I keep having these ‘aha!’ moments in cooking where I realize that just because something is made in a factory and has a label slapped on it doesn’t mean I can’t make it myself. I keep forgetting that some of the world’s best foods have been made in primitive kitchens for centuries before there were factories and labels and unpronounceable ingredients.
But don’t worry, this is Minimal Monday, and I wouldn’t get you involved in a long drawn-out project like homemade bread, or chicken stock.
Making mustard is a cinch. In its purest form it’s just crushed or whole mustard seeds mixed with a liquid.
But since it’s been around for centuries, people have come up with a lot of variations, and you can have lots of fun deciding exactly which liquid you want to use, and which flavorings might be delicious in YOUR OWN PERSONAL mustard, For instance, you could use plain water. But you can also use cider, like I did. Or hard cider. Or ale, brandy, cognac, fruit juice, wine, whiskey, champagne…you get the idea.
And then you can contemplate other flavors like maple, molasses, ginger, cranberries, tarragon, lemon, orange, chile, walnuts, Vidalia onion, chives, shallots, raspberries, garlic, horseradish, turmeric, paprika, dill, smoked salts, allspice, wasabi, Tabasco, caraway, coriander, curry, apricot, olive, etc. etc. I’m starting with a basic mustard, but I couldn’t resist using some hickory smoked salt and a little honey.
I’ve made ketchup, done mayo, now I’m ready to conquer mustard. I based my experiments on this recipe because it was straightforward and easy. I like things spicy, so I used both brown and yellow seeds, but you can use all yellow for a milder mustard, or go for all brown. Or, find yourself some black mustard seeds and proceed at your own risk!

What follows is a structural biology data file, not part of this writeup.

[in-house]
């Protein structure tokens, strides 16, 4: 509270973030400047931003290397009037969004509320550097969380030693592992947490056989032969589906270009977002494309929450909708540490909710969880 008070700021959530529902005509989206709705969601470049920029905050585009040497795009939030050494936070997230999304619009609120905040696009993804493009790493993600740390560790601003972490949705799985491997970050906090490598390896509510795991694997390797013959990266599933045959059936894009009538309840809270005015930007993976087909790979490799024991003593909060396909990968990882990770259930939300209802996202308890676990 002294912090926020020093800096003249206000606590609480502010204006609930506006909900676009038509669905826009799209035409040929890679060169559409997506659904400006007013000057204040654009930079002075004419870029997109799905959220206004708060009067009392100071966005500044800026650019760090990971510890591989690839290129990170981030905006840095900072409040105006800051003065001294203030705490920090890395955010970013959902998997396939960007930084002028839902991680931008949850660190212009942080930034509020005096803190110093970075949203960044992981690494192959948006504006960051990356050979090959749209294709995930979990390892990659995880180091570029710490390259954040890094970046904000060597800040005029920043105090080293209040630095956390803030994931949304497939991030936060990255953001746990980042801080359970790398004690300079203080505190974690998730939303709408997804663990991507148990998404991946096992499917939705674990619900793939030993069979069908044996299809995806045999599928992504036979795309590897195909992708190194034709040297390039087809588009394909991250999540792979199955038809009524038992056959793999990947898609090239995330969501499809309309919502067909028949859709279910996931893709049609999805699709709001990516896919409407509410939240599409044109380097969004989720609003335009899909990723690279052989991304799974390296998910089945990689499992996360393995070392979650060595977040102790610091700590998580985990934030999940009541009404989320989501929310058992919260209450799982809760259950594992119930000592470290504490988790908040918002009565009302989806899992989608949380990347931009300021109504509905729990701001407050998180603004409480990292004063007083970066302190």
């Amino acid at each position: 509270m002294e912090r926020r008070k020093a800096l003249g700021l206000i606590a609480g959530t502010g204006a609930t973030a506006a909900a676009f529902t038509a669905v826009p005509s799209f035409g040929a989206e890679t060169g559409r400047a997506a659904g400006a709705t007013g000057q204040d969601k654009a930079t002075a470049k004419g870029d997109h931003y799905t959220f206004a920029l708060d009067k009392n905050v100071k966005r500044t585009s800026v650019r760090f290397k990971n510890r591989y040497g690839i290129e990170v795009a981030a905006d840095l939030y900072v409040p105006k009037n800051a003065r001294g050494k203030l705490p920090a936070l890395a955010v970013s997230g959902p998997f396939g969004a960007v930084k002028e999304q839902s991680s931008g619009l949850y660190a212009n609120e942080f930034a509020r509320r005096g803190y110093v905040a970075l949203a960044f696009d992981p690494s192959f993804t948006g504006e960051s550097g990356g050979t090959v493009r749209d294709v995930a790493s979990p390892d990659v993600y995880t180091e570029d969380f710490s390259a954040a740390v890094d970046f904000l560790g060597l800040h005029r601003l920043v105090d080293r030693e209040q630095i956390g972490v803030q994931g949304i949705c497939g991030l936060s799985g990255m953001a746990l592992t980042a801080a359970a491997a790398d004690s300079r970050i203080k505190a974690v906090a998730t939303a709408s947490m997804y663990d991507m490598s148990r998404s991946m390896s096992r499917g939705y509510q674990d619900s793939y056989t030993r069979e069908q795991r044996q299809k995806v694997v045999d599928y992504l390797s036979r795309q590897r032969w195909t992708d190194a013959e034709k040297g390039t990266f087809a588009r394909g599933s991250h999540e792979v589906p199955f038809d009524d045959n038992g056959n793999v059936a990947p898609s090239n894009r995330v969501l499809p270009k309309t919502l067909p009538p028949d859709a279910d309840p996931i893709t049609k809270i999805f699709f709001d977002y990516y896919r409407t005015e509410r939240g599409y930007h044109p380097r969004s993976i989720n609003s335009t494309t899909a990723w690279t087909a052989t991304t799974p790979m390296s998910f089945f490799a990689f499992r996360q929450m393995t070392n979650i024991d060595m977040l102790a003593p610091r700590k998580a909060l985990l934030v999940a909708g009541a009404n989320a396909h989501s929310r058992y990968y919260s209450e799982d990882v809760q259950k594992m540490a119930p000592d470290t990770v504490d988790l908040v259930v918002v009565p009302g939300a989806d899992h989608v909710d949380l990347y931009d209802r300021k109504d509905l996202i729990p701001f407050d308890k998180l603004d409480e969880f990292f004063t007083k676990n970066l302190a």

Homemade Hot Sweet ‘n Smokey Mustard
makes 1 cup
3 Tbsp yellow mustard seeds
3 Tbsp brown mustard seeds (use all yellow seeds for a milder mustard)
- Partially grind the seeds in a spice grinder, coffee grinder, or mortar and pestle. This is one job that a small food processor can’t do, the seeds are too small. I left about half of the seeds intact for texture in my mustard.
1/2 cup mustard powder (I used Coleman’s)
3 Tbsp cider vinegar
1/2 cup cider or hard cider
2 tsp hickory smoked salt
2 Tbsp honey
- Mix the seeds with the mustard powder, vinegar, cider, salt and honey. Stir until smooth and lump free. If it seems too thick, add more cider, if it seems a little thin, add more mustard powder, the consistency is up to you. The mustard will thicken a bit as it sits.
- Pour into a sealable glass jar and let rest for a day before using to mellow out the bitter compounds in the mustard. I keep mine in the refrigerator.
Note: This mustard is hot. If you taste it after only 24 hours, it will be really hot. It will mellow as it sits. Again, use yellow seeds if you don’t like a lot of heat.
I think I’m going to use some of my mustard in Baked Whitefish with Mustard Sauce.
Interesting mustard facts:
- Mustard is a part of the family of plants that includes cabbage, radish, Brussels sprouts, kale and broccoli.
- Its name comes from the fact that mustard was originally made by grinding the seeds and mixing them with grape ‘must’, or grape juice.
- Mustard grows as a weed in North America.
- Father Junipero Serra scattered black mustard seeds along the routes from monastery to monastery to mark the way in 1768 and the plants still bloom along the highway in California.
- Mustard seeds come in yellow, brown and black.
- The darker the seed, the hotter the mustard.
- Using plain water to make mustard will yield the hottest mustard.
- Whatever liquid you use, a cold liquid will result in a hotter mustard, while a hot liquid, or cooking the mustard, will dampen its heat and flavor.
- Pure mustard is anti-bacterial, it does not go bad, or grow mold.
- Mustard use predates recorded history.
- After salt and pepper, mustard is the most widely used spice in the world.
- Dijon France is the mustard capitol of the world.
- Turmeric is what makes French’s mustard yellow.
- Mustard is a cool weather crop and currently the world’s biggest supplier is Canada.
- The National Mustard Museum in in Middleton, Wisconsin.